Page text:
Happy Monday everyone!
Here we are, the final Monday of the month of January, and I don’t know about you, but to me it REALLY feels like time is flying! On this past Saturday (Jan 26) I completed another goal of my Artist Residency, when I delivered my Artist Talk and followed that with a demonstration of the Kallitype Photo Process. We had a really great turn out for both events, and though it was a long day, I am super happy with all the positive response. And the applause. Applause is always good!
The talk was scheduled to begin at 2 pm, but we started a few minutes late while we waited for everyone to get seated, and then I pretty much went non-stop for 45 min. I could just imagine friends saying ‘Jen, take a breath!’, but I was a little too excited and just got carried away!
In theory, the talk was divided into sections: an introduction (who is Jen Perena?), details about my residency, the inspiration behind my exhibit, and info about the kallitype process.
I prepared a Powerpoint of approximately 20 slides to support the sections, but didn’t really follow it; this happens when I am over prepared – I have the slides and content memorized, but not the actual script of the presentation. And I personally find presentations that follow the slides bullet-by-bullet to be pretty dull, so I did my best to weave a story. At times I felt like I was rambling, but I recorded the whole thing on my iPad, and after watching it back later, I was OK with it. Everything that I wanted to cover was covered, and there were some great questions at the end.
If you are interested to watch/listen, the 56-minute video (talk + Q&A) has been uploaded to Youtube. You can’t see the audience or the slide presentation, but my hand gestures and facial expressions should keep you entertained!!
Click here for my Artist Talk Video on Youtube
After the talk we had roughly 35 minutes for mingling where I got to greet folks who had missed the opening. Lots of very special visitors, including my former art teacher from Wheatland-Chili Central School, who was the person that first introduced me to developing film and making black-and-white prints in the teeny-tiny, closet-like darkroom in our high school. I was thrilled she was able to see the show, and also pleasantly surprised to hear that they STILL have a darkroom (!), and that photography is still part of the art curriculum there! I will have to make a date to get over there and visit.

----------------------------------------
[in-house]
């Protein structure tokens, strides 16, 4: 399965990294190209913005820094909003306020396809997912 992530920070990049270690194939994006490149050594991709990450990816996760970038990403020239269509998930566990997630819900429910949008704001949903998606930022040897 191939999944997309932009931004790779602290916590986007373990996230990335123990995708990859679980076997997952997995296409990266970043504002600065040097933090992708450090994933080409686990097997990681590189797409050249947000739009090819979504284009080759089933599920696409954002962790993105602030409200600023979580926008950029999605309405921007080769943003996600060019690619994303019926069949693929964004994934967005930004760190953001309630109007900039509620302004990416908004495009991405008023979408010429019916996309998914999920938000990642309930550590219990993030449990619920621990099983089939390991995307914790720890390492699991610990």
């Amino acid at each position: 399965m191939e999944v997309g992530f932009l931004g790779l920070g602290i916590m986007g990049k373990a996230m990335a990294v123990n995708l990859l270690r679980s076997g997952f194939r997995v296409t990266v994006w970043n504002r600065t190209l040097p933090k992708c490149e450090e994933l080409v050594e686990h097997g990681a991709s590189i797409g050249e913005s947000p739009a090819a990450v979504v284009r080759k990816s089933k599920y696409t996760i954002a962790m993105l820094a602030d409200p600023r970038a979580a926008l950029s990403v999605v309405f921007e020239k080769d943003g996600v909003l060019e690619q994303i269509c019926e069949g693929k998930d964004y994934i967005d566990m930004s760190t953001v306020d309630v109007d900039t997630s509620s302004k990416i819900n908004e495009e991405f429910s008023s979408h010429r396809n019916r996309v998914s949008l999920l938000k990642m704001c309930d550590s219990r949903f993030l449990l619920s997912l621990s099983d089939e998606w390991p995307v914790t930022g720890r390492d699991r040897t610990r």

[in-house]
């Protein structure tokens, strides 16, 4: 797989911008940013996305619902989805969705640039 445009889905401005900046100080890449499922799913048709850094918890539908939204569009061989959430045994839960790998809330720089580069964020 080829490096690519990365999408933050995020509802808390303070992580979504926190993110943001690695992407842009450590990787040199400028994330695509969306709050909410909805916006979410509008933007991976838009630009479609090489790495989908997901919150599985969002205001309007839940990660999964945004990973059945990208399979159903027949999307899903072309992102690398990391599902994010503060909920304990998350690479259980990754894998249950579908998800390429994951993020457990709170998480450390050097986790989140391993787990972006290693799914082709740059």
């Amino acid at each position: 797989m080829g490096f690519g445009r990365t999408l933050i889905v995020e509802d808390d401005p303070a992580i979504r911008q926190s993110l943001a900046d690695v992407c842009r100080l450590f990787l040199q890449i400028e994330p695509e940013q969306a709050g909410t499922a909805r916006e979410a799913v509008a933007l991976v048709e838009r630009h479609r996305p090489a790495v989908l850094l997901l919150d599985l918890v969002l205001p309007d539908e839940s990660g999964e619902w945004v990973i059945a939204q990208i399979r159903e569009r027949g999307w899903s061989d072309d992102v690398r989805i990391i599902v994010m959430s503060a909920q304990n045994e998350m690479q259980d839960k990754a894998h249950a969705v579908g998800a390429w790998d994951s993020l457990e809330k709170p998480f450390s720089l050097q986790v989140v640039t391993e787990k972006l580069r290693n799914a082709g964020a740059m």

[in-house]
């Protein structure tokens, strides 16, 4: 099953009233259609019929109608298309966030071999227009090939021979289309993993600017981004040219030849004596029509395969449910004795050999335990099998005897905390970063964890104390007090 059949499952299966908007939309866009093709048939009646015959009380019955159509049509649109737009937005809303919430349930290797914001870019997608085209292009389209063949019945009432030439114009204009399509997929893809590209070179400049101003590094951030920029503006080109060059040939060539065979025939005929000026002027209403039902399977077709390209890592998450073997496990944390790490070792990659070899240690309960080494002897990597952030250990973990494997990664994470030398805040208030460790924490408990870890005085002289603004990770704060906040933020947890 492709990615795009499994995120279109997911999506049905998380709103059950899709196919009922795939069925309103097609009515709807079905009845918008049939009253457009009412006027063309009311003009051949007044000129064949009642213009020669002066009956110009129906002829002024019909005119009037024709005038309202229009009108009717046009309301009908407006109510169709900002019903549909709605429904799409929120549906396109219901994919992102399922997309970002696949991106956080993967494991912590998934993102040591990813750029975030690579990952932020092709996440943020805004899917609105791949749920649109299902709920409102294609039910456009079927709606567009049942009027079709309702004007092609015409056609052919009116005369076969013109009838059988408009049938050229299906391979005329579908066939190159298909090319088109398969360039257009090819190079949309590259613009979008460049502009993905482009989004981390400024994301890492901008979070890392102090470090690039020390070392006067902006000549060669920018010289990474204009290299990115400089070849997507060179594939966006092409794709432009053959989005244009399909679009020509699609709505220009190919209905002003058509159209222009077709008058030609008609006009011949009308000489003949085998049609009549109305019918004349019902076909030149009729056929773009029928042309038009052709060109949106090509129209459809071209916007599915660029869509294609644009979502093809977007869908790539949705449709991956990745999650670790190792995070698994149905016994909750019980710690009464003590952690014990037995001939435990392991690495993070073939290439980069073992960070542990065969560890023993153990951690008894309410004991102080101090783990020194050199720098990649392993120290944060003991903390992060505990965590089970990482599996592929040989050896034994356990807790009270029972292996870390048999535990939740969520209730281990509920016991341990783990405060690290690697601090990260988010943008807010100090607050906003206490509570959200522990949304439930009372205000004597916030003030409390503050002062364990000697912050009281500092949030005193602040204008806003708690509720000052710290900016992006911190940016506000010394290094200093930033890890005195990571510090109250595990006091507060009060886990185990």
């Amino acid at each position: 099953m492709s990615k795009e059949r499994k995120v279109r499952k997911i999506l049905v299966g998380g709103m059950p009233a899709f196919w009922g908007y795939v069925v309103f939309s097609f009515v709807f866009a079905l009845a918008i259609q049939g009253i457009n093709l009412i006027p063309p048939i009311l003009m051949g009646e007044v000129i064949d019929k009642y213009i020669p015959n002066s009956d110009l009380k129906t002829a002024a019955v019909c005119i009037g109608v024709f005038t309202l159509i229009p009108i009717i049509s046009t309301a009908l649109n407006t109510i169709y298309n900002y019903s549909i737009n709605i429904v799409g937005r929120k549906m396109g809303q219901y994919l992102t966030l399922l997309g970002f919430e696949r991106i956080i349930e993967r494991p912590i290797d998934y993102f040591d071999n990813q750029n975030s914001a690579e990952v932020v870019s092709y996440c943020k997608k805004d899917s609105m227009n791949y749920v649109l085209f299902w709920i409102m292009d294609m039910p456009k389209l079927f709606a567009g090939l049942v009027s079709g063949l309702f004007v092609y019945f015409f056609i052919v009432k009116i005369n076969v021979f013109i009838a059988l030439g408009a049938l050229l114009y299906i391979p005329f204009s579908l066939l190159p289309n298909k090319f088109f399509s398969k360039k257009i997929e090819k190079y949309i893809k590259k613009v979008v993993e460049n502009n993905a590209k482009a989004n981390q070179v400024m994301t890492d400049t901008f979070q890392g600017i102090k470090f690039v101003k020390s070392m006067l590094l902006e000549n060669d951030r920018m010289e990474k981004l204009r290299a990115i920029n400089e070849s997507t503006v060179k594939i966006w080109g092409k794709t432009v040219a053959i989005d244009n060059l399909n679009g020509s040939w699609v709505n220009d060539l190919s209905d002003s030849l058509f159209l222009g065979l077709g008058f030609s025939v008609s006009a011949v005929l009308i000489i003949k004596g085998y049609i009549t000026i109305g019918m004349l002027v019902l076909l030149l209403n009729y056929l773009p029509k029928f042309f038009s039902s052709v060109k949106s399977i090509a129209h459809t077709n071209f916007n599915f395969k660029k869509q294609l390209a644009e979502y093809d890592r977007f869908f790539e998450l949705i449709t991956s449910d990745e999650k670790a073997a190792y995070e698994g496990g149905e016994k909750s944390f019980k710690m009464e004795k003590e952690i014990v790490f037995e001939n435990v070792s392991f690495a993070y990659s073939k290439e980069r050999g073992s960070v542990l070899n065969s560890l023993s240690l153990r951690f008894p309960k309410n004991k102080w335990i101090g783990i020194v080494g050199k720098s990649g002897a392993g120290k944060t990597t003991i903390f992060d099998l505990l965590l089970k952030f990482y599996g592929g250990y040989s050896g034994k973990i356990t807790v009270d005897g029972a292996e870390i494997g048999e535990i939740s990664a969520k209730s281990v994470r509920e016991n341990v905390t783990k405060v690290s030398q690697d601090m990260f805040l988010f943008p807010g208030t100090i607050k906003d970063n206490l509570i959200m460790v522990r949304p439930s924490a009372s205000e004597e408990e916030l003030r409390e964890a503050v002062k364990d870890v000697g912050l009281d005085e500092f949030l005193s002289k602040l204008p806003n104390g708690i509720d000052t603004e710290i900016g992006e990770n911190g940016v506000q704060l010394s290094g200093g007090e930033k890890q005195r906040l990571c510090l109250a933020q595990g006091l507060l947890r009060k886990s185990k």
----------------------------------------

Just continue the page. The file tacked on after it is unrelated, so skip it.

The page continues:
Also, in case folks were interested, I had brought samples of some of my other alternative-process work (palladium prints, wet plate collodion glass positives, tin types and salt prints), plus a pile of ‘rejected’ kallitypes, and a couple of the leather-bound photo albums that my grandfather had put together which had impacted and influenced me as a child (referenced in my Artist Statement in the previous blog article). Attendees were free to review all of that while others took in the exhibit. I sold two more pieces, plus one of my reject prints, and then it was time for the demo!
About 12 folks were patient enough to wait for me to wrap up the talk and start the demo. I had gone in early to set everything up, so just needed to transition out of my ‘narrative mode’ and more into a ‘teaching mode’. I started by describing the water color paper and brush I was using, the chemicals we use (silver nitrate and ferric oxalate), the option to add a contrast booster (not needed for this demo), and then dove into the process: first, coat and dry the paper, then expose the print, then develop-tone-and-fix.
It was interactive, but also a little more challenging than I expected because I usually make my work without other people around, and once you start talking, and they ask questions which you answer, you kind of get distracted. What was I just doing? Is the paper dry enough? How long did I set the timer for? You get the picture. In any event, I lucked out and the print worked!
After putting the first print on the drying rack, most of the attendees left, but my cousins had arrived about part way through the process of print #1, so I offered to do another one. I explained the whole process to my 5-year-old cousin while her dad took pictures of us. Hopefully she thought it was neat.
Anyway, I have to thank a few folks for their help with the talk. Thank you Mark and Liz for setting up the Sunken Room; Thank you Megan for the help with the projector and for taking photos; Thank you Susan for another beautiful flower display; and Thank you to everyone who came and listened, took photos of the events, left me some comments in the guest book, and especially those of you who purchased a print, and in doing so, are supporting the Photo Dept. I am really, really grateful for all the love!
And now, finally, my Residency is nearing it’s end. I’ll continue to make work for the month of Feb, and will probably have at least one or two more blog articles showing you what else I’m up to. Til then, I hope you are all staying warm this week!